I recall many years ago, in 1970 if memory serves, a group of brave Jewish students led a sit-in at the GA, calling upon the leaders of major Jewish organizations to act loudly and decisively on behalf of Soviet Jewry, and not to allow the “backroom influence” approach of the 1930s and 1940s to become the policy of the 1970s. That group led to a remarkable flowering of creative organizations in Jewish education and Jewish communal life. It also led to poison-pen letters from the leaders of certain moth-eaten organizations that stood to lose their influence if the flowering succeeded. I was in those days responsible for films, filmstrips, and other media at a central agency. A great many films of Jewish interest were available to us, by directive, only from a national agency that had long held rights to rental copies which in some cases had been circulated for decades without cleaning or sprocket maintenance. The executive director of that agency circulated violently angry letters among directors of central agencies denouncing the young hooligans who were successfully leading a renaissance in the use of media materials in the Jewish classroom. His invective was incessant, and the young Jewish Media Service, which was thoughtful, creative, and above all really helpful to schools and teachers, was eventually cut to shreds.

That, I submit, is similar to what has happened to CAJE, with the unwitting collaboration of some CAJE board members.

What is to be done? The same thing as at the beginning of CAJE: a grass-roots effort with a democratic vision, along with strict attention to the purse strings. Continual regreening. Real adherence to the old CAJE policy of no khazokehs, no inevitable repeats of popular sessions, no glorification of experts at the expense of sharing. If you build it, they will come, as long as it’s air conditioned and inexpensive enough. CAJE would never have been created without the vision of its founders, but it also would not have continued as long as it did without attention to fund-raising and to fiscal responsibility. Ahad Ha’am not only would have said that a new CAJE will need both a Priest and a Prophet, he already did. We need both Priests and Priestesses, Prophetesses and Prophets, we need them now, and we need a mechanism to see that a balance is maintained. And if a great rabbi didn’t say that the same goat can only be milked so many times, he or she should have. Participation and grass-roots organization are a key also to fund-raising. Has anyone been watching the Presidential election?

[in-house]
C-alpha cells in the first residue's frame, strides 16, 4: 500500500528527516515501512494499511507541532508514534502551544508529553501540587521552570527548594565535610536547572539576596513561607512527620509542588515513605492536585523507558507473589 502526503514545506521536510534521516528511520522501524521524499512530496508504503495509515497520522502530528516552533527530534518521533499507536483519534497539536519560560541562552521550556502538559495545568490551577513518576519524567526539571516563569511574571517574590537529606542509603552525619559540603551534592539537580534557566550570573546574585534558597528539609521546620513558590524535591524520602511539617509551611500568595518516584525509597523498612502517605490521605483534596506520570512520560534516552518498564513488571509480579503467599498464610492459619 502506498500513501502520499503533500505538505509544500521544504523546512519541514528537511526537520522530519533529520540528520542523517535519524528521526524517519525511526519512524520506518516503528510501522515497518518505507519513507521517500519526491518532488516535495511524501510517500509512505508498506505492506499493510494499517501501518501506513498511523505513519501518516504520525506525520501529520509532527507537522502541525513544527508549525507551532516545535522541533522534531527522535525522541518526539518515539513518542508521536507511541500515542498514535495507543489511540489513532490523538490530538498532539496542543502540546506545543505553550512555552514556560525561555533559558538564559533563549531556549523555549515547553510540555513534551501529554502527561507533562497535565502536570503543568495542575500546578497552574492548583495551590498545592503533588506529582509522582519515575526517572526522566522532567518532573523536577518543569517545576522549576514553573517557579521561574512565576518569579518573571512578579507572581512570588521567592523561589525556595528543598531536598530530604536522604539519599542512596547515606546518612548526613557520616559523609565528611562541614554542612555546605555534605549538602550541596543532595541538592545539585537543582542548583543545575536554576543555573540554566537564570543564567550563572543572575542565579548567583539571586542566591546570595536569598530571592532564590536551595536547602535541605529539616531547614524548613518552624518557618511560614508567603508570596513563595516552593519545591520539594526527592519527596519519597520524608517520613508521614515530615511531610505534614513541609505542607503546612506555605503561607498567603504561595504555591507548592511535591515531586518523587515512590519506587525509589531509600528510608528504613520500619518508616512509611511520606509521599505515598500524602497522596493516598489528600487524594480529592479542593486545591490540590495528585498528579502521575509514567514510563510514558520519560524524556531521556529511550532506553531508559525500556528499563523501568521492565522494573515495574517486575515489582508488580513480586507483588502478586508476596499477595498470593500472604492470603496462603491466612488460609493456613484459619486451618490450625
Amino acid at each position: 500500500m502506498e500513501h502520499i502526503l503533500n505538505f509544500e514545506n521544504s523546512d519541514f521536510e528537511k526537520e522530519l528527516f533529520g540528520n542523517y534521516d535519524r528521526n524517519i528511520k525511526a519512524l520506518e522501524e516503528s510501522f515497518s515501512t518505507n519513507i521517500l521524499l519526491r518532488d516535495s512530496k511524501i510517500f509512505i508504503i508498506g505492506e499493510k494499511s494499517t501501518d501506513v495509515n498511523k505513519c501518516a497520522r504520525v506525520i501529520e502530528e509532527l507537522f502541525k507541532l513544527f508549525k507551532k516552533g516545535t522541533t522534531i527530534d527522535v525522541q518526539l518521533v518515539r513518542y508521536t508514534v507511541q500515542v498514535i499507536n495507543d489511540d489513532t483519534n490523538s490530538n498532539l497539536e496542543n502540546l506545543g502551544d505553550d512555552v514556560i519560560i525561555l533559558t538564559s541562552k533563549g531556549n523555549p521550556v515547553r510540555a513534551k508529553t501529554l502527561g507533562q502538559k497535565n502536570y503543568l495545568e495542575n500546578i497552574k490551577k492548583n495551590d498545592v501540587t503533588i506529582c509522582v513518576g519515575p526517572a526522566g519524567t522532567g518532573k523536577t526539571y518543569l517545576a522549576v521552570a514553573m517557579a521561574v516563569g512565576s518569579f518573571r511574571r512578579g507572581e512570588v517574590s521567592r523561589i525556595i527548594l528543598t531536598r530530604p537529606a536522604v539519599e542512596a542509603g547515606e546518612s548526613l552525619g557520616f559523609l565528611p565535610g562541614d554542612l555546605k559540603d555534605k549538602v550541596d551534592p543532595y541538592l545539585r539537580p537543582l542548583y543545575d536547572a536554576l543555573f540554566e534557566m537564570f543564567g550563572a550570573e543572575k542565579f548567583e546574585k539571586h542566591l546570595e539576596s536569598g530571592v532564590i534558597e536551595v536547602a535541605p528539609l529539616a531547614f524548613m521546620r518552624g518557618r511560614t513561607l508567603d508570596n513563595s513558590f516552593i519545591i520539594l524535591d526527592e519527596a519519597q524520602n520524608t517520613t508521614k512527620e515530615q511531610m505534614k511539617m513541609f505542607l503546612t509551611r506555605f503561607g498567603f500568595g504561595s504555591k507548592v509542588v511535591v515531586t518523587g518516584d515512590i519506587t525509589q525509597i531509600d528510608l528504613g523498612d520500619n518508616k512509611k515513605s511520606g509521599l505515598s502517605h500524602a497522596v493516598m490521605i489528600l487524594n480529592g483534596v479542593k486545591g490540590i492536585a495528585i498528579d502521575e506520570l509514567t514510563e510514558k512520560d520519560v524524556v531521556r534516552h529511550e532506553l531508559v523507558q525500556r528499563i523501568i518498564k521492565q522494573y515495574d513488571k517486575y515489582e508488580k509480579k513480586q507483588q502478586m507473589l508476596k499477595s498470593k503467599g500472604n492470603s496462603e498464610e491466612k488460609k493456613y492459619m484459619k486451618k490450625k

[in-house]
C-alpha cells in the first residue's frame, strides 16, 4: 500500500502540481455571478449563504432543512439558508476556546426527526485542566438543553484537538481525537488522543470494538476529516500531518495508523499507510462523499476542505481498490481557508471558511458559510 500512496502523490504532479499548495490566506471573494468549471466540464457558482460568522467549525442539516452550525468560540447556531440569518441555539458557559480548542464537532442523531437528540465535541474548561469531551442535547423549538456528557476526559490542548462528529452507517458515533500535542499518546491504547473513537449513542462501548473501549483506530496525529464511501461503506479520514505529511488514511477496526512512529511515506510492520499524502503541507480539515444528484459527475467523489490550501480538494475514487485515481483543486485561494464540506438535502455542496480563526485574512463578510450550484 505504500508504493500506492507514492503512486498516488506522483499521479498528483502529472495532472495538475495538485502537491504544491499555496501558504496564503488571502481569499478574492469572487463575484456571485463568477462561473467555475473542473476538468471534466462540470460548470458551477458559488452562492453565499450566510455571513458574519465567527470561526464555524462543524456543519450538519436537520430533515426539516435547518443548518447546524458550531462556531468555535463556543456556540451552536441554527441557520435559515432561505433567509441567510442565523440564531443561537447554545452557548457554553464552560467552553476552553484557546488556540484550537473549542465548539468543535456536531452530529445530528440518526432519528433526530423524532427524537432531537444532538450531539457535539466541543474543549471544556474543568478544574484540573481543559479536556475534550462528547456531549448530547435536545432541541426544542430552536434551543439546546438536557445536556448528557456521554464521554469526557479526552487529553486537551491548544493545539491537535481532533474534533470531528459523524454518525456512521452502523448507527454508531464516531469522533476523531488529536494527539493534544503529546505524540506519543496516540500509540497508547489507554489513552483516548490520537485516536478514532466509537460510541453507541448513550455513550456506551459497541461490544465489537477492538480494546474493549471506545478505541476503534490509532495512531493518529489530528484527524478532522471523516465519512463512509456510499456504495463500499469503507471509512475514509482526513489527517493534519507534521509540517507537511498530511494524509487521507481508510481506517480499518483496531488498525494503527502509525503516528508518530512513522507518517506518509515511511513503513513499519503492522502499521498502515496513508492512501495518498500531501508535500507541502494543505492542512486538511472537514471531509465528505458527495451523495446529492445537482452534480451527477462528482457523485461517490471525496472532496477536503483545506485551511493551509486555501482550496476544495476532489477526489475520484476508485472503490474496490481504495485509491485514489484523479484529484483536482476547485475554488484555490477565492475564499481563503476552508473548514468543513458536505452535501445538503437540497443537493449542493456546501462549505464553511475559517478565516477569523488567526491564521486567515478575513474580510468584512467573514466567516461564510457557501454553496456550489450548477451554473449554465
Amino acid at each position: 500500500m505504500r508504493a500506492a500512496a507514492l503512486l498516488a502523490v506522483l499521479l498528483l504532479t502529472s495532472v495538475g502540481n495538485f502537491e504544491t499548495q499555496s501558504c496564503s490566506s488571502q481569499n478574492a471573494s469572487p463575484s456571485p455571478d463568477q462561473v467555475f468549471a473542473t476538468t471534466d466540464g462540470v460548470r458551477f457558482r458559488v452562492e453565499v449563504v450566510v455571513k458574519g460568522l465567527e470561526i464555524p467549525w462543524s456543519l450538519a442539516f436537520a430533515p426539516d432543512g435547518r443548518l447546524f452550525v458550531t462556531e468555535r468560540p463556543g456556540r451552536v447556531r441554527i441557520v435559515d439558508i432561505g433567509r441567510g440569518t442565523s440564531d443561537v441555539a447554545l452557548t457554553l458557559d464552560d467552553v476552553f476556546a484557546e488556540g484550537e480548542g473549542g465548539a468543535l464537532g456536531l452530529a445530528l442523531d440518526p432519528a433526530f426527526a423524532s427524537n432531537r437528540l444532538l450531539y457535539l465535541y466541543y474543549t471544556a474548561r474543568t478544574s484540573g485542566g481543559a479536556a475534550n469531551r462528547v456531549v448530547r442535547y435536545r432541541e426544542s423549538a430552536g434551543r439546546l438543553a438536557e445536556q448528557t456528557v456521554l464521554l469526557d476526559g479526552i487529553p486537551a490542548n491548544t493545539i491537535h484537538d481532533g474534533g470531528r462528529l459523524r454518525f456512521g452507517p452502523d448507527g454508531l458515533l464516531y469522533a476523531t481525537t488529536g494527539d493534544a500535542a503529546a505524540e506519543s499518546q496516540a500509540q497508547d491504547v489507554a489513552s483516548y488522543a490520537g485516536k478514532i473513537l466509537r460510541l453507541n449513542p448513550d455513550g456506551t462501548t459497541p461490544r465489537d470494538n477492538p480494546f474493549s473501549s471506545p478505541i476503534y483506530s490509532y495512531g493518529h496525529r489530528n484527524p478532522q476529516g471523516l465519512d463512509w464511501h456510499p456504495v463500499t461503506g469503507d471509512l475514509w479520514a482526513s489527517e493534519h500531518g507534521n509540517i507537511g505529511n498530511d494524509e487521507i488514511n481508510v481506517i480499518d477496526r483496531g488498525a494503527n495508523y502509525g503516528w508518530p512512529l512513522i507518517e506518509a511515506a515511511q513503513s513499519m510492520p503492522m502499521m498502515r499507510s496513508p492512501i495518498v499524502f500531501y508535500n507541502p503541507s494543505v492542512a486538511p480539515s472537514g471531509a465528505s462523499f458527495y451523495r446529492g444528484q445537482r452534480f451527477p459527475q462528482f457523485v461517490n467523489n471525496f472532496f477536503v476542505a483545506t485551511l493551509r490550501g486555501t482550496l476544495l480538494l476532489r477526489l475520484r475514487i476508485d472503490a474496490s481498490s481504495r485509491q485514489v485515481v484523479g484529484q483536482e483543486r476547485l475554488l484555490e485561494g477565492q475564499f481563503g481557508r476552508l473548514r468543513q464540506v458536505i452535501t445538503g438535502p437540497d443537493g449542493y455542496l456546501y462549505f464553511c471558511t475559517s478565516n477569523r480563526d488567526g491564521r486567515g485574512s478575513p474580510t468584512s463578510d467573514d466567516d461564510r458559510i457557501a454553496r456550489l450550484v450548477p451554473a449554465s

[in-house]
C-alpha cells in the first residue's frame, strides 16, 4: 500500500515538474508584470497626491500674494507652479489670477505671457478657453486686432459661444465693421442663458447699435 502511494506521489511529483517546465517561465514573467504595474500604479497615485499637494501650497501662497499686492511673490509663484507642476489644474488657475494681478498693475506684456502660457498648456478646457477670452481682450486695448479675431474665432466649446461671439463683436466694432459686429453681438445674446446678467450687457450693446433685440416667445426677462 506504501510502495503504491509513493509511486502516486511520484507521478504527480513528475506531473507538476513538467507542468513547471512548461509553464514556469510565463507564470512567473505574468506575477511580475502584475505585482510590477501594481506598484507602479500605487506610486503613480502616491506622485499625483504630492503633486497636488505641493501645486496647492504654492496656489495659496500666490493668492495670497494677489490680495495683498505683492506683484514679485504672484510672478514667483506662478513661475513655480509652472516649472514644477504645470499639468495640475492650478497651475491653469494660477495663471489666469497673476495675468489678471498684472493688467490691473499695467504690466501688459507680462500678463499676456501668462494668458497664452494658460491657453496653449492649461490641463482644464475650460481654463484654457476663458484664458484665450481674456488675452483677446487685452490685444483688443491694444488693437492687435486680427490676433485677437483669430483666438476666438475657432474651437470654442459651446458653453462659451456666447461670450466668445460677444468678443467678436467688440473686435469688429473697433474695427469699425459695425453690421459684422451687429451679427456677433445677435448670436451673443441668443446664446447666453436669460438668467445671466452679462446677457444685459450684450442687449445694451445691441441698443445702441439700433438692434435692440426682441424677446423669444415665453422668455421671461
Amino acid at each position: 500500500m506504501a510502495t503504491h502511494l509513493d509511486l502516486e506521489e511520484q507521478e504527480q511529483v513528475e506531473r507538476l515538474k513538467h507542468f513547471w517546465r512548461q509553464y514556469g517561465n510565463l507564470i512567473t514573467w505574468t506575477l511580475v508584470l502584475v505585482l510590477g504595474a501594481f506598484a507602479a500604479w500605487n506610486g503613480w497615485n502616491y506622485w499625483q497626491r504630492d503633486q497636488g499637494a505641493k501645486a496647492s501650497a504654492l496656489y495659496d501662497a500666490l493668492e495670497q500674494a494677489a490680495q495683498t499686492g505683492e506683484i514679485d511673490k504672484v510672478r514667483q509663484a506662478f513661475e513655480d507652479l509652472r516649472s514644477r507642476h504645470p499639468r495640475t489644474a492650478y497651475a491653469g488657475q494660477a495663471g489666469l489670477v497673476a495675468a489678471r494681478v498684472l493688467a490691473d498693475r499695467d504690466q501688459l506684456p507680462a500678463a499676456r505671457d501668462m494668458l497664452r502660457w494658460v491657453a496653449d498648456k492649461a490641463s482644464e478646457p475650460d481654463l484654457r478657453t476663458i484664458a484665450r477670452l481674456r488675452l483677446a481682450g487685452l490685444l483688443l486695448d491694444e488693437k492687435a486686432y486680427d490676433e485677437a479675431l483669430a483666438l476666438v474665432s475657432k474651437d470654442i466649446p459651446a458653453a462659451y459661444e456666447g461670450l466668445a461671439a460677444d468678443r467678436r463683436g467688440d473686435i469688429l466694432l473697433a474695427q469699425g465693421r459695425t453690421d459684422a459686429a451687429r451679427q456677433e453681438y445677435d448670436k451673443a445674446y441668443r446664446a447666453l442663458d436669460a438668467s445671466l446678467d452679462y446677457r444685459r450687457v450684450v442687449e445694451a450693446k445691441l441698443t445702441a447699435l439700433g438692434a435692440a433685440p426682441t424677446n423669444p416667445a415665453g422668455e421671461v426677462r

The shrinking of the core of conference to a tiny parade of reruns of the allegedly expert selected by the self-appointed few, is history. It’s time for a Big Bang again.

One caveat: A new conference will bring alive all the old demons. In this, if only in this, Trotsky has a contribution to make to Jewish education. An Alternatives Conference needs to be in a perpetual state of revolution. OK, Trotsky without the Red Army: An Alternatives Conference needs to stay Alternative.

FInal thought: I would start small (again), start in New England (again), and I would permit no internal cliques to seize control (again).

PS: New England because of the proximity to two great centers of learning, and because of its innate liberalism. The first US president and first lady to advocate creation of a modern Jewish state (no kidding) were John and Abigail Adams.

Peter A. Stark was chair of CAJE 20.

Advertisements

One comment

  1. I attended every CAJE conference but one between 1983 and 1995, as well as 2003, 2007 and 2008, so I’ve seen the changes Peter alludes to. I was once the Small Congregations Chair; not too many of those old Networks are active anymore, I think. I also served as the local liason for the late 90’s conference at Ohio State, another position later eliminated. This meant I evaluated applicants to present. It’s true, or at least it was true then, that most presenters were accepted; it’s also true that attendees have always voted with their feet, leaving sessions that did not prove useful to them and trying another of the many choices available at any one time. I’ve learned much in many–not all, of couse–sessions presented by teachers and education directors, but never got anything out of “roundtables” or other such “we’re the experts and we’ll talk at you” sessions. To me, the recent “conference within a conference” additions defeat the purpose of sampling a little of everything. I don’t have a problem with “popular” sessions being repeated, or “popular” presenters giving us something new; I’ve kept a running list of every session title, presenter, and whether or not it was helpful, and this has saved me a lot of time with the program book! But everything else Peter said is, sadly, true.

Leave a Reply

Fill in your details below or click an icon to log in:

WordPress.com Logo

You are commenting using your WordPress.com account. Log Out / Change )

Twitter picture

You are commenting using your Twitter account. Log Out / Change )

Facebook photo

You are commenting using your Facebook account. Log Out / Change )

Google+ photo

You are commenting using your Google+ account. Log Out / Change )

Connecting to %s